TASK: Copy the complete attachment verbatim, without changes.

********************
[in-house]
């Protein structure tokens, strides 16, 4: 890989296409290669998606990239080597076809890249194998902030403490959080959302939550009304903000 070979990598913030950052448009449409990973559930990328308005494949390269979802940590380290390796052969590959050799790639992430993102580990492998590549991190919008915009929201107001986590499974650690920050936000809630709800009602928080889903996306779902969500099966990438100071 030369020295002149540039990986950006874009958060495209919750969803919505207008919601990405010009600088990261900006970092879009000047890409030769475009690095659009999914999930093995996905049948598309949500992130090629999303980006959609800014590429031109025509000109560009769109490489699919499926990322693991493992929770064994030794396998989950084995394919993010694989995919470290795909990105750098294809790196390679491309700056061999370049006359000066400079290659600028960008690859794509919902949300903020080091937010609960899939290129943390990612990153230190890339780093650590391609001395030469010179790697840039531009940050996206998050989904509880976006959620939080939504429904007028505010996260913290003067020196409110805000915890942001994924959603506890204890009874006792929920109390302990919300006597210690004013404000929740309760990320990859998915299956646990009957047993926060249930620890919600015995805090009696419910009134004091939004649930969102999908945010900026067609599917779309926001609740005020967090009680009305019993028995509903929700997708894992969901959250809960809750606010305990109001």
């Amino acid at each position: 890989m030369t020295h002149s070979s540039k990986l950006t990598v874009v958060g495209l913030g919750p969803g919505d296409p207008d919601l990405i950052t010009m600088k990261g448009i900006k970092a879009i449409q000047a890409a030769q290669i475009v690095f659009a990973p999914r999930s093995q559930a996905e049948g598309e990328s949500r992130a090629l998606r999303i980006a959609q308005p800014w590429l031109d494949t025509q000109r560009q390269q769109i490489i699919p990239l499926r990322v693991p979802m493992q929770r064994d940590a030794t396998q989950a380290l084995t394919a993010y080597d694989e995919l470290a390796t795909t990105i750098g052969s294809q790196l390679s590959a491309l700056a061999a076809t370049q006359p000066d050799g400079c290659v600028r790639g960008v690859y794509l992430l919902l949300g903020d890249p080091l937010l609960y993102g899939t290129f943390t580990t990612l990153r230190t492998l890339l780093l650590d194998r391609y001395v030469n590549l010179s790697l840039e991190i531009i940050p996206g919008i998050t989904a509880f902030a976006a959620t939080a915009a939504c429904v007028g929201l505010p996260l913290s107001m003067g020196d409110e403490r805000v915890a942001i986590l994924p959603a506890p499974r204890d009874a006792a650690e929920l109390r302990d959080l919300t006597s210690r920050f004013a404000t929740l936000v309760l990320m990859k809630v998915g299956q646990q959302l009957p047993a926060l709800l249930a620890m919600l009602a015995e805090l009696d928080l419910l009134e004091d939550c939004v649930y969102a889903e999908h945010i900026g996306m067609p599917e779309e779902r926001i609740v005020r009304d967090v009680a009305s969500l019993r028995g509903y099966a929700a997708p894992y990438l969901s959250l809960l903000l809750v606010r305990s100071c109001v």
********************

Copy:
[in-house]
């Protein structure tokens, strides 16, 4: 890989296409290669998606990239080597076809890249194998902030403490959080959302939550009304903000 070979990598913030950052448009449409990973559930990328308005494949390269979802940590380290390796052969590959050799790639992430993102580990492998590549991190919008915009929201107001986590499974650690920050936000809630709800009602928080889903996306779902969500099966990438100071 030369020295002149540039990986950006874009958060495209919750969803919505207008919601990405010009600088990261900006970092879009000047890409030769475009690095659009999914999930093995996905049948598309949500992130090629999303980006959609800014590429031109025509000109560009769109490489699919499926990322693991493992929770064994030794396998989950084995394919993010694989995919470290795909990105750098294809790196390679491309700056061999370049006359000066400079290659600028960008690859794509919902949300903020080091937010609960899939290129943390990612990153230190890339780093650590391609001395030469010179790697840039531009940050996206998050989904509880976006959620939080939504429904007028505010996260913290003067020196409110805000915890942001994924959603506890204890009874006792929920109390302990919300006597210690004013404000929740309760990320990859998915299956646990009957047993926060249930620890919600015995805090009696419910009134004091939004649930969102999908945010900026067609599917779309926001609740005020967090009680009305019993028995509903929700997708894992969901959250809960809750606010305990109001």
């Amino acid at each position: 890989m030369t020295h002149s070979s540039k990986l950006t990598v874009v958060g495209l913030g919750p969803g919505d296409p207008d919601l990405i950052t010009m600088k990261g448009i900006k970092a879009i449409q000047a890409a030769q290669i475009v690095f659009a990973p999914r999930s093995q559930a996905e049948g598309e990328s949500r992130a090629l998606r999303i980006a959609q308005p800014w590429l031109d494949t025509q000109r560009q390269q769109i490489i699919p990239l499926r990322v693991p979802m493992q929770r064994d940590a030794t396998q989950a380290l084995t394919a993010y080597d694989e995919l470290a390796t795909t990105i750098g052969s294809q790196l390679s590959a491309l700056a061999a076809t370049q006359p000066d050799g400079c290659v600028r790639g960008v690859y794509l992430l919902l949300g903020d890249p080091l937010l609960y993102g899939t290129f943390t580990t990612l990153r230190t492998l890339l780093l650590d194998r391609y001395v030469n590549l010179s790697l840039e991190i531009i940050p996206g919008i998050t989904a509880f902030a976006a959620t939080a915009a939504c429904v007028g929201l505010p996260l913290s107001m003067g020196d409110e403490r805000v915890a942001i986590l994924p959603a506890p499974r204890d009874a006792a650690e929920l109390r302990d959080l919300t006597s210690r920050f004013a404000t929740l936000v309760l990320m990859k809630v998915g299956q646990q959302l009957p047993a926060l709800l249930a620890m919600l009602a015995e805090l009696d928080l419910l009134e004091d939550c939004v649930y969102a889903e999908h945010i900026g996306m067609p599917e779309e779902r926001i609740v005020r009304d967090v009680a009305s969500l019993r028995g509903y099966a929700a997708p894992y990438l969901s959250l809960l903000l809750v606010r305990s100071c109001v």